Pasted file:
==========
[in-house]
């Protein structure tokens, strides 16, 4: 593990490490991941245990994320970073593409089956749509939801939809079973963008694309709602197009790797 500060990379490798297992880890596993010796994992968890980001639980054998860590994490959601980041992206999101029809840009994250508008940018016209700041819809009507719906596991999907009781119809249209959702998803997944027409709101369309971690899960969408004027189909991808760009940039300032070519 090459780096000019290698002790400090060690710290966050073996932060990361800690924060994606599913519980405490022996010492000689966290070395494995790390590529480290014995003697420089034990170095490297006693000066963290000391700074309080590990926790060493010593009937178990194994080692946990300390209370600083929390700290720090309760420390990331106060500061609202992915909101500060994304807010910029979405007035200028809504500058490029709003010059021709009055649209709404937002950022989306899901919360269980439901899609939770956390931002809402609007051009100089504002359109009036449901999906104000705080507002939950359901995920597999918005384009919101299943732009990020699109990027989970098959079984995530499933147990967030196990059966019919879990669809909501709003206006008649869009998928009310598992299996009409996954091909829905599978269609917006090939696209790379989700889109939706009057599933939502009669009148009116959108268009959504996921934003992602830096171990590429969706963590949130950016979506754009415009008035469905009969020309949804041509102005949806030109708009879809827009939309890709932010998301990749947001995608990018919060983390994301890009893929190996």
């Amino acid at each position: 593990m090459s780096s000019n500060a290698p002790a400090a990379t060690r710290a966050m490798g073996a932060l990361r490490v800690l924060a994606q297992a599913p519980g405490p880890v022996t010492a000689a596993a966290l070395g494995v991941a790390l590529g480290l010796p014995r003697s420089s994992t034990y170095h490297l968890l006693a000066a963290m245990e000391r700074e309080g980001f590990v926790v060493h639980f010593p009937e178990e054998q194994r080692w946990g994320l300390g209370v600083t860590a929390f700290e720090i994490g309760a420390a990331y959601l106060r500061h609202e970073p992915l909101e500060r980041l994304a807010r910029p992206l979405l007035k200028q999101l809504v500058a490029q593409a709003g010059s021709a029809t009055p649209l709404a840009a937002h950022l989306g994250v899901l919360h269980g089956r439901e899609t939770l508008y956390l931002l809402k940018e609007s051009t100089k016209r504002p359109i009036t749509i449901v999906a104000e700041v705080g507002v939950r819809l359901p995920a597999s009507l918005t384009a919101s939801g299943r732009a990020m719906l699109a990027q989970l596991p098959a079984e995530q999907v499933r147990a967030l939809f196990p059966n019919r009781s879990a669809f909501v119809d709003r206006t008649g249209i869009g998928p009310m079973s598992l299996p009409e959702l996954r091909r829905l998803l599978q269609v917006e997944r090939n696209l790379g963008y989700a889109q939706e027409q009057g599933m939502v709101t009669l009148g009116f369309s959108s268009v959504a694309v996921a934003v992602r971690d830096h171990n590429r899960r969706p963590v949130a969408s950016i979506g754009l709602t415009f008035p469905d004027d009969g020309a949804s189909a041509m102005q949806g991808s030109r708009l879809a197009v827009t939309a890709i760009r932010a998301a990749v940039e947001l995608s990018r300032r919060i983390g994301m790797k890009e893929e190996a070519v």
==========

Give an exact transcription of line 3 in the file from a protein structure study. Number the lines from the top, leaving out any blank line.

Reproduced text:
């Amino acid at each position: 593990m090459s780096s000019n500060a290698p002790a400090a990379t060690r710290a966050m490798g073996a932060l990361r490490v800690l924060a994606q297992a599913p519980g405490p880890v022996t010492a000689a596993a966290l070395g494995v991941a790390l590529g480290l010796p014995r003697s420089s994992t034990y170095h490297l968890l006693a000066a963290m245990e000391r700074e309080g980001f590990v926790v060493h639980f010593p009937e178990e054998q194994r080692w946990g994320l300390g209370v600083t860590a929390f700290e720090i994490g309760a420390a990331y959601l106060r500061h609202e970073p992915l909101e500060r980041l994304a807010r910029p992206l979405l007035k200028q999101l809504v500058a490029q593409a709003g010059s021709a029809t009055p649209l709404a840009a937002h950022l989306g994250v899901l919360h269980g089956r439901e899609t939770l508008y956390l931002l809402k940018e609007s051009t100089k016209r504002p359109i009036t749509i449901v999906a104000e700041v705080g507002v939950r819809l359901p995920a597999s009507l918005t384009a919101s939801g299943r732009a990020m719906l699109a990027q989970l596991p098959a079984e995530q999907v499933r147990a967030l939809f196990p059966n019919r009781s879990a669809f909501v119809d709003r206006t008649g249209i869009g998928p009310m079973s598992l299996p009409e959702l996954r091909r829905l998803l599978q269609v917006e997944r090939n696209l790379g963008y989700a889109q939706e027409q009057g599933m939502v709101t009669l009148g009116f369309s959108s268009v959504a694309v996921a934003v992602r971690d830096h171990n590429r899960r969706p963590v949130a969408s950016i979506g754009l709602t415009f008035p469905d004027d009969g020309a949804s189909a041509m102005q949806g991808s030109r708009l879809a197009v827009t939309a890709i760009r932010a998301a990749v940039e947001l995608s990018r300032r919060i983390g994301m790797k890009e893929e190996a070519v």